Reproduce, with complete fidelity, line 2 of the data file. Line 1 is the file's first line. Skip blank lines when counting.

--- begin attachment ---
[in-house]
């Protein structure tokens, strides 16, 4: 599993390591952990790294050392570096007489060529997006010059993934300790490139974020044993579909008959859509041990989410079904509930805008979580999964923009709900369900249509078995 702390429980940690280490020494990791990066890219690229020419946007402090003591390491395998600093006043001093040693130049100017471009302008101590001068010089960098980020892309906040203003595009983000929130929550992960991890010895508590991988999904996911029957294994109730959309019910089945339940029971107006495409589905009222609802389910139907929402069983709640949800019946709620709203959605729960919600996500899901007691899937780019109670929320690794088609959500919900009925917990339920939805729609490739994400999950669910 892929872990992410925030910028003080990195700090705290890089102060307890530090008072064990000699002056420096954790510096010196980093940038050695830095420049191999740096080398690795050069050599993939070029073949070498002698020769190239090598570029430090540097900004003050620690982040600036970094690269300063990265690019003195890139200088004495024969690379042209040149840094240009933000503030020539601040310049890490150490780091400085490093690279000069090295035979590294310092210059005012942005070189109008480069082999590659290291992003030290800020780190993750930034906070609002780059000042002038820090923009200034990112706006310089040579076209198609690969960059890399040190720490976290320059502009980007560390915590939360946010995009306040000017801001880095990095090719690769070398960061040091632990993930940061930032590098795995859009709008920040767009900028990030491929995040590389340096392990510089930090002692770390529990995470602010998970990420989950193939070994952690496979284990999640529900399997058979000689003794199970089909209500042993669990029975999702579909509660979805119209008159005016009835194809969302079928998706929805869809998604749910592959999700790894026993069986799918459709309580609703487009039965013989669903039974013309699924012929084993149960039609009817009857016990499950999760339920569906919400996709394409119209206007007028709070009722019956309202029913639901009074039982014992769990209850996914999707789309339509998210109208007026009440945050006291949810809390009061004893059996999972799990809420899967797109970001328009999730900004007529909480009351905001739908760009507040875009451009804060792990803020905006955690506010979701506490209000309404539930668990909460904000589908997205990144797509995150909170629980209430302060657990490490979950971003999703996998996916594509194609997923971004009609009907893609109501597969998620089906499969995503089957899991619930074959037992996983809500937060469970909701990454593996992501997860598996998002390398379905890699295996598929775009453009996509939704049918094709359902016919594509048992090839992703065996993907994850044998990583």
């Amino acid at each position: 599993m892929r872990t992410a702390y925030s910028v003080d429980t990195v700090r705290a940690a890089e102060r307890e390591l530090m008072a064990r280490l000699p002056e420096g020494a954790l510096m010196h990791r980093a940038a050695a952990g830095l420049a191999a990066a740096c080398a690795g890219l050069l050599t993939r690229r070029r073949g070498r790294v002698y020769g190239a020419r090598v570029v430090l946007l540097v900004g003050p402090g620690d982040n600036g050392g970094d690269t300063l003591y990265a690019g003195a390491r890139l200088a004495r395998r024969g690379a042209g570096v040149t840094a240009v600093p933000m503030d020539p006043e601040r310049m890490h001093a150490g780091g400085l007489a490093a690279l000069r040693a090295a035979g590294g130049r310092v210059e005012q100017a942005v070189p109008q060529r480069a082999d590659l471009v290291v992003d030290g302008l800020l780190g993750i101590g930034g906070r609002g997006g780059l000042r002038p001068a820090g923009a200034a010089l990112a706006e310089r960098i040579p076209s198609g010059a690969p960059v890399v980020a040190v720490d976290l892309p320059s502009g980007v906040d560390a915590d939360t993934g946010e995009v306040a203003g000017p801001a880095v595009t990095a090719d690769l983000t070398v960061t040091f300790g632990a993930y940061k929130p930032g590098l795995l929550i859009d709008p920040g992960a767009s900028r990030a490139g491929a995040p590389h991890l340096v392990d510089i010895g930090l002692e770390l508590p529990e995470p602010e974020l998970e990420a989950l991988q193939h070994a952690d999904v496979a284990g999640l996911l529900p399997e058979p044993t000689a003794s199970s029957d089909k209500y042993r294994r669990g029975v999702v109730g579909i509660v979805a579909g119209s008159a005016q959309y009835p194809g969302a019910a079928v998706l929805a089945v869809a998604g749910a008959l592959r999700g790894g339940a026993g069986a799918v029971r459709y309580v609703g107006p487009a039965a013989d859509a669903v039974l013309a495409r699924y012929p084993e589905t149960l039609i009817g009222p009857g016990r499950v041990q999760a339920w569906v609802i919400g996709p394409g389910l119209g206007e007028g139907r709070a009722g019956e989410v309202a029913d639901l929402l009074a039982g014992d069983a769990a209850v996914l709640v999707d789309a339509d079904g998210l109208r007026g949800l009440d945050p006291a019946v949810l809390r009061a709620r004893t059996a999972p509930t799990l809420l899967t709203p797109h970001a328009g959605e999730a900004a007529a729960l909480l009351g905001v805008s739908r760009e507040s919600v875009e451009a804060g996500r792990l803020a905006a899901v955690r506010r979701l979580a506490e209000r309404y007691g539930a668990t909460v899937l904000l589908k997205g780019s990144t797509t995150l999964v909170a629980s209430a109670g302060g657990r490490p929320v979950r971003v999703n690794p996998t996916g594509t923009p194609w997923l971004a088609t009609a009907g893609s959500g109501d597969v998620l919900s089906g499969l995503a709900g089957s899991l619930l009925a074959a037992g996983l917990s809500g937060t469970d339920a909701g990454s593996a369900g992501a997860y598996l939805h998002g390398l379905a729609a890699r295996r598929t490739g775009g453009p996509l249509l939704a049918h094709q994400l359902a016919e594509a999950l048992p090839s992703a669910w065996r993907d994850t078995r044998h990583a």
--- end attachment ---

């Protein structure tokens, strides 16, 4: 599993390591952990790294050392570096007489060529997006010059993934300790490139974020044993579909008959859509041990989410079904509930805008979580999964923009709900369900249509078995 702390429980940690280490020494990791990066890219690229020419946007402090003591390491395998600093006043001093040693130049100017471009302008101590001068010089960098980020892309906040203003595009983000929130929550992960991890010895508590991988999904996911029957294994109730959309019910089945339940029971107006495409589905009222609802389910139907929402069983709640949800019946709620709203959605729960919600996500899901007691899937780019109670929320690794088609959500919900009925917990339920939805729609490739994400999950669910 892929872990992410925030910028003080990195700090705290890089102060307890530090008072064990000699002056420096954790510096010196980093940038050695830095420049191999740096080398690795050069050599993939070029073949070498002698020769190239090598570029430090540097900004003050620690982040600036970094690269300063990265690019003195890139200088004495024969690379042209040149840094240009933000503030020539601040310049890490150490780091400085490093690279000069090295035979590294310092210059005012942005070189109008480069082999590659290291992003030290800020780190993750930034906070609002780059000042002038820090923009200034990112706006310089040579076209198609690969960059890399040190720490976290320059502009980007560390915590939360946010995009306040000017801001880095990095090719690769070398960061040091632990993930940061930032590098795995859009709008920040767009900028990030491929995040590389340096392990510089930090002692770390529990995470602010998970990420989950193939070994952690496979284990999640529900399997058979000689003794199970089909209500042993669990029975999702579909509660979805119209008159005016009835194809969302079928998706929805869809998604749910592959999700790894026993069986799918459709309580609703487009039965013989669903039974013309699924012929084993149960039609009817009857016990499950999760339920569906919400996709394409119209206007007028709070009722019956309202029913639901009074039982014992769990209850996914999707789309339509998210109208007026009440945050006291949810809390009061004893059996999972799990809420899967797109970001328009999730900004007529909480009351905001739908760009507040875009451009804060792990803020905006955690506010979701506490209000309404539930668990909460904000589908997205990144797509995150909170629980209430302060657990490490979950971003999703996998996916594509194609997923971004009609009907893609109501597969998620089906499969995503089957899991619930074959037992996983809500937060469970909701990454593996992501997860598996998002390398379905890699295996598929775009453009996509939704049918094709359902016919594509048992090839992703065996993907994850044998990583």